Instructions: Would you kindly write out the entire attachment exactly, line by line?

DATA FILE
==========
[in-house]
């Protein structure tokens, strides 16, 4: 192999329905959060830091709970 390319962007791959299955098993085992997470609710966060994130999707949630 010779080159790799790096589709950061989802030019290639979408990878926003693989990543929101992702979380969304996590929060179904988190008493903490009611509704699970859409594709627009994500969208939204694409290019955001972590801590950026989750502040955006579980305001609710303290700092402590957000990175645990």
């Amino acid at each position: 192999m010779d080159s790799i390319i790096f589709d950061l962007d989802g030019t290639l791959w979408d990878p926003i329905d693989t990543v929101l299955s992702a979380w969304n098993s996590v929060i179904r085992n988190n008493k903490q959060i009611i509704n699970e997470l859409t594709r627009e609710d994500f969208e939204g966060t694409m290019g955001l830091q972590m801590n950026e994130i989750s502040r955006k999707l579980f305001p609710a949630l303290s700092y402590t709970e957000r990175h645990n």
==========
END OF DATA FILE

[in-house]
């Protein structure tokens, strides 16, 4: 192999329905959060830091709970 390319962007791959299955098993085992997470609710966060994130999707949630 010779080159790799790096589709950061989802030019290639979408990878926003693989990543929101992702979380969304996590929060179904988190008493903490009611509704699970859409594709627009994500969208939204694409290019955001972590801590950026989750502040955006579980305001609710303290700092402590957000990175645990």
């Amino acid at each position: 192999m010779d080159s790799i390319i790096f589709d950061l962007d989802g030019t290639l791959w979408d990878p926003i329905d693989t990543v929101l299955s992702a979380w969304n098993s996590v929060i179904r085992n988190n008493k903490q959060i009611i509704n699970e997470l859409t594709r627009e609710d994500f969208e939204g966060t694409m290019g955001l830091q972590m801590n950026e994130i989750s502040r955006k999707l579980f305001p609710a949630l303290s700092y402590t709970e957000r990175h645990n």